The Hamilton Bulldogs were already in a playoff position ahead of this year’s trade deadline, but management felt the group needed a game-changer. There were many names across the board, but nobody stood out like Peterborough Petes center Mason McTavish, who returned to the team after a nine-game stint with the Anaheim Ducks.
On January 9th, 2020, Hamilton’s general manager, Steve Staios, made a huge deal, sending Alex Pharand, Jonathan Melee, and a series of draft selections in exchange for McTavish. They were tough players to trade away, as both have bright futures ahead of them, but current success was the main focus.
One month after being traded to Hamilton, McTavish represented Team Canada at the 2022 Beijing Olympics. He never got to stay in one place throughout the majority of the 2021-22 regular season, but it all was worth it to help lead Hamilton to a first-place finish in the entire Ontario Hockey League (OHL).
In this article, let’s take a look at his gameplay in the offensive zone and how advanced models and statistics rate the Zurich-born player. Yes, he was born in Switzerland, but represents Canada internationally.
A Dynamic Offensive Player With A Big Skillset
Looking back on every McTavish goal this season, and his nifty plays in transition, there are a few observations. First, he isn’t going to outskate an entire team with his straight-line speed, but he will create space for himself off the rush. Looking at his goal against the North Bay Battalion in a regular-season game, his four-way mobility is on display.
This was during four-on-four action, and after receiving a drop pass in the defensive zone, McTavish was tasked with creating the zone entry for the Bulldogs. He makes a deceptive move in the neutral zone, skating past North Bay’s Kyle Jackson, as he notices a lot of open area to his left. Once he enters the site with possession, he knows that he doesn’t have the speed to outskate Grayson Ladd. However, while defending this rush, Ladd fails to limit the gap control between him and McTavish, which allows the Bulldogs’ centerman to set up for a wrist shot. It squeaks under the glove of Joe Vrbetic, and although he probably should make that save, it’s a play that happens at high speed and is executed perfectly.
Now, let’s analyze another McTavish goal in a different situation, where he works the cycle with Patrick Thomas.
The Bulldogs were facing the Erie Otters, and their first line put a lot of pressure on the forecheck early. McTavish wins a one-on-one puck battle in the corner, with Thomas being able to retrieve it. As two Otters players are pressuring Thomas, he realizes that McTavish is alone in the corner and finds him. With Giordano Biondi setting the screen, he makes just four puck touches to drive to the net and scores with a perfect shot. Every player understood their assignment, and that’s been the main strength of this team in the playoffs.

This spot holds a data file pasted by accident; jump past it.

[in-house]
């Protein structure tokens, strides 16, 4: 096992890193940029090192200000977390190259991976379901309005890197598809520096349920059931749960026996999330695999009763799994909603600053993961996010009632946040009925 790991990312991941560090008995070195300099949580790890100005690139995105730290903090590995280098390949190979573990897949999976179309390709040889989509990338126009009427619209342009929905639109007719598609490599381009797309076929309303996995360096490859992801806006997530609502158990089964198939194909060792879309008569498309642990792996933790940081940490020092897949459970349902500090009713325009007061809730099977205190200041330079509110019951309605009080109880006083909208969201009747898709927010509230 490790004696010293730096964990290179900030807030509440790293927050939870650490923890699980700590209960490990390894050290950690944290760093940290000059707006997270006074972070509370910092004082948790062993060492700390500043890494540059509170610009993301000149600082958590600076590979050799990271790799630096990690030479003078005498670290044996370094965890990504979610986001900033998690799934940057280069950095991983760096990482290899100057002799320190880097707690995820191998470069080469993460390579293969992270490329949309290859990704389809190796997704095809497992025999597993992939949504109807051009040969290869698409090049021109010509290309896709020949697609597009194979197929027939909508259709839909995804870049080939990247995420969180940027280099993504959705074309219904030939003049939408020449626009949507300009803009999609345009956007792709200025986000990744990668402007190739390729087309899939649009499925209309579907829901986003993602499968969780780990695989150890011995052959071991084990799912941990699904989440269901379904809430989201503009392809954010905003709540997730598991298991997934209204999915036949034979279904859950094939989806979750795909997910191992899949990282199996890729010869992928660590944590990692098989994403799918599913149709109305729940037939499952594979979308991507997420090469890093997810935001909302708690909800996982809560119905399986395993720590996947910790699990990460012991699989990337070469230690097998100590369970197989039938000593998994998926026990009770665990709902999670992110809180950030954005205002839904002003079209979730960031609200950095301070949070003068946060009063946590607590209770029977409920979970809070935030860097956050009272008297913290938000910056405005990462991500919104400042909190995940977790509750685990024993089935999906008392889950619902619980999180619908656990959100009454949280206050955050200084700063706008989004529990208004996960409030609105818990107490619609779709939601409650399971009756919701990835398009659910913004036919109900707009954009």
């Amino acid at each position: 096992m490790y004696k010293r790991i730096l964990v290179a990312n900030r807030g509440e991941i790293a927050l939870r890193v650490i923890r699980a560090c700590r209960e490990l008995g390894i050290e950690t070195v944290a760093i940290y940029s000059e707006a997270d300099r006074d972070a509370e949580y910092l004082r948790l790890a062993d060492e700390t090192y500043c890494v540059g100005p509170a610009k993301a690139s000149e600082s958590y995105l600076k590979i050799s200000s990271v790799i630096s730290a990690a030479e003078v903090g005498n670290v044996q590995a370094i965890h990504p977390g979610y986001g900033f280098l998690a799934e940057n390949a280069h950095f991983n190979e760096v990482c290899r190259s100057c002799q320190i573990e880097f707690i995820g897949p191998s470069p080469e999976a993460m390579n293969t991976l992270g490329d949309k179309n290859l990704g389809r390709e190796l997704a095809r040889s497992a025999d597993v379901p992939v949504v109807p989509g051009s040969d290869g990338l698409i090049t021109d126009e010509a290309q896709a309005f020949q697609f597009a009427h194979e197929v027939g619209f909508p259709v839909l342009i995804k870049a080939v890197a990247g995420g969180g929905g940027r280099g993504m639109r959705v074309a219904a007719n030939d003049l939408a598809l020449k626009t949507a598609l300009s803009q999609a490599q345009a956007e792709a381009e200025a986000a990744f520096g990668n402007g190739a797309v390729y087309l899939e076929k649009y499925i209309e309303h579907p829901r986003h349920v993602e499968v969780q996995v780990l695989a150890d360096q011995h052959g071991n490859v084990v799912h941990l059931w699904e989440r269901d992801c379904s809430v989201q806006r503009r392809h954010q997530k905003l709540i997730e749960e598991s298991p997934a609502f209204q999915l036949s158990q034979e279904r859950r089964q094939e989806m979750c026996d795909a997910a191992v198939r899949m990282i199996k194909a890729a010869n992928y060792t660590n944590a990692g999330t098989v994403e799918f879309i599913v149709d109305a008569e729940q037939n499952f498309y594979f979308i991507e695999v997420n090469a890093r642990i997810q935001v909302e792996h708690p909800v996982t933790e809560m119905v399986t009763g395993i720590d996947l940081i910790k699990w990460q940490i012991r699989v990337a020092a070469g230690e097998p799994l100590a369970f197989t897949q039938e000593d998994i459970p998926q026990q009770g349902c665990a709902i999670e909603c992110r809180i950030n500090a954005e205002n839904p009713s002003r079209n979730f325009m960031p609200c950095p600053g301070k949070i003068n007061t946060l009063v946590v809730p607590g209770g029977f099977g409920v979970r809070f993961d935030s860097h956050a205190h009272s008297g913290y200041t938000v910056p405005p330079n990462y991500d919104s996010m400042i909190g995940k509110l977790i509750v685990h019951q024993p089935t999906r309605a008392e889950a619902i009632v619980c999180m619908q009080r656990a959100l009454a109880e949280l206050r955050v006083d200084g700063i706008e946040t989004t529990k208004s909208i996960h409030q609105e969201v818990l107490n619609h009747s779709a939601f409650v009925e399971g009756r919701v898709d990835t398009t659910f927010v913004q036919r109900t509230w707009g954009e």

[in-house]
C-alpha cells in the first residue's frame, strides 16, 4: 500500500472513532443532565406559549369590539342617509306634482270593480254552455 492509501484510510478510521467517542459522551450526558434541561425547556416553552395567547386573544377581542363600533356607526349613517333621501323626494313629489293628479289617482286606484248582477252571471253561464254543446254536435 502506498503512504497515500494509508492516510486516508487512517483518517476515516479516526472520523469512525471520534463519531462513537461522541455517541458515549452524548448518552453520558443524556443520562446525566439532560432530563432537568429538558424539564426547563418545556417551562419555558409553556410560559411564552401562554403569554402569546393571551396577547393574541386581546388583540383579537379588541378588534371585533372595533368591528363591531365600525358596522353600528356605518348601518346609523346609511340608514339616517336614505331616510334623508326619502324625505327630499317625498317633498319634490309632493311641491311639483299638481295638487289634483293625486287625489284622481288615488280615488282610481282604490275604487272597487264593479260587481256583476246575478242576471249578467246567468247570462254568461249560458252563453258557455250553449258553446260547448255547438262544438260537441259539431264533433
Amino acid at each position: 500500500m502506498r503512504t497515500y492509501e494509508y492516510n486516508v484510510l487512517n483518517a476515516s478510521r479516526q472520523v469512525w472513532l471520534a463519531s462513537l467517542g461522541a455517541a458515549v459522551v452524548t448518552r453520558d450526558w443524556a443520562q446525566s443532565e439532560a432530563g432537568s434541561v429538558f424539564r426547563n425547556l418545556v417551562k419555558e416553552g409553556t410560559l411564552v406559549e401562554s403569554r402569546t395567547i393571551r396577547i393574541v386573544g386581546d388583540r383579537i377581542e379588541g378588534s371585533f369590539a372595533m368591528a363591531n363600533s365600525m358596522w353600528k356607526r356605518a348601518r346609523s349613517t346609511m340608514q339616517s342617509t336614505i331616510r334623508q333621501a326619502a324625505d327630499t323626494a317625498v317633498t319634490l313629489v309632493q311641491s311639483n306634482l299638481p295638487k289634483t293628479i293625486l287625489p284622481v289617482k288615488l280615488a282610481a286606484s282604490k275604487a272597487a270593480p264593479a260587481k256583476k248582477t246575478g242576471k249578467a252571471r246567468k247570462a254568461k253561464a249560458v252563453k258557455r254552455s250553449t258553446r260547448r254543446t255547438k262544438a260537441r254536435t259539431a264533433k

Finally, let’s look at a playoff goal scored in recent weeks, during the Bulldogs series against the Mississauga Steelheads. This is a shorthand situation, and despite not converting on a 2-on-0 breakaway chance, McTavish does not let that missed opportunity take himself out of the play.
Avery Hayes strips the puck off Steelheads captain Ethan Del Mastro at the neutral zone. With nobody defending, McTavish follows him for a 2-on-0 breakaway chance, and despite making a last-second pass, Hayes cannot beat Roman Basran. He regains puck possession behind the red line and shoots the puck off Basran’s pad, and it finds its way onto McTavish’s stick, who is left wide open at the left faceoff dot. The problem with giving him space is that he’ll use every square inch to his advantage, as he doesn’t even take one stride to set himself up for a shooting position. With no defenders blocking his way, McTavish shoots it over Basran’s left shoulder to tie the game in the second period.
By The Numbers: A Dominant Play Driver
The access to analytics for junior hockey players has grown exponentially throughout the years, and it allows for the picture to be painted clearer on certain players. Not to anyone’s surprise, the eye test matches the advanced numbers for McTavish’s regular season, and within a few months, we’ll get a look into his underlying numbers in the OHL playoffs.
Specifically, he ranked first in the league for even-strength goals for percentage (GF%), with 79.31% throughout 29 games, per Pick224’s database. Next, he accumulated 0.965 even-strength primary points per game; he ranked second in the league, only behind Windors’ Wyatt Johnson in the category. That last stat is remarkable, as it suggests he was nearly scoring a goal or providing a primary assist in almost every game this season. These two players are now facing each other for a championship, which is great for the league.
Now, McTavish was a third-overall selection for a reason, and the fact that he is dominating junior hockey is to be expected. However, it’s been remarkable to watch him continue to thrive as a player and join a team that allows him to play with top OHL talent in Logan Morrison, Thomas, and Hayes.
The Bulldogs began their series against the Windsor Spitfires on Friday night, so let’s see if McTavish can continue his dominant run to lead Hamilton back to the Memorial Cup.